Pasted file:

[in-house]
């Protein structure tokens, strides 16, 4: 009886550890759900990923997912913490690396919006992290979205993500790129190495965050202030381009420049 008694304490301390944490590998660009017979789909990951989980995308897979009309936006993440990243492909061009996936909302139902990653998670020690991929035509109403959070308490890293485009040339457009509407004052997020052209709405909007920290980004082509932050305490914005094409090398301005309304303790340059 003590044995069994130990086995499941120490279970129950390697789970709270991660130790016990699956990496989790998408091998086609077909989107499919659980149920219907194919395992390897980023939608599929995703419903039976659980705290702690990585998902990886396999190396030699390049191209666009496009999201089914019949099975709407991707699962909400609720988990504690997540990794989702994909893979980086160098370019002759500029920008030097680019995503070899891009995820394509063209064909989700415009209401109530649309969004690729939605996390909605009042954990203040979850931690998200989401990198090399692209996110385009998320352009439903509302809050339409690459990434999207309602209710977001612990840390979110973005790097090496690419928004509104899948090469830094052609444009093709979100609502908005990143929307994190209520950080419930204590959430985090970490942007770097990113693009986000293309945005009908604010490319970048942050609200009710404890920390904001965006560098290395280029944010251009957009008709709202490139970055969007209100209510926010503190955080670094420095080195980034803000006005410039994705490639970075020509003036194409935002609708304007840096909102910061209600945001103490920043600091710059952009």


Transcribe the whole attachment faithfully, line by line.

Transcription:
[in-house]
């Protein structure tokens, strides 16, 4: 009886550890759900990923997912913490690396919006992290979205993500790129190495965050202030381009420049 008694304490301390944490590998660009017979789909990951989980995308897979009309936006993440990243492909061009996936909302139902990653998670020690991929035509109403959070308490890293485009040339457009509407004052997020052209709405909007920290980004082509932050305490914005094409090398301005309304303790340059 003590044995069994130990086995499941120490279970129950390697789970709270991660130790016990699956990496989790998408091998086609077909989107499919659980149920219907194919395992390897980023939608599929995703419903039976659980705290702690990585998902990886396999190396030699390049191209666009496009999201089914019949099975709407991707699962909400609720988990504690997540990794989702994909893979980086160098370019002759500029920008030097680019995503070899891009995820394509063209064909989700415009209401109530649309969004690729939605996390909605009042954990203040979850931690998200989401990198090399692209996110385009998320352009439903509302809050339409690459990434999207309602209710977001612990840390979110973005790097090496690419928004509104899948090469830094052609444009093709979100609502908005990143929307994190209520950080419930204590959430985090970490942007770097990113693009986000293309945005009908604010490319970048942050609200009710404890920390904001965006560098290395280029944010251009957009008709709202490139970055969007209100209510926010503190955080670094420095080195980034803000006005410039994705490639970075020509003036194409935002609708304007840096909102910061209600945001103490920043600091710059952009």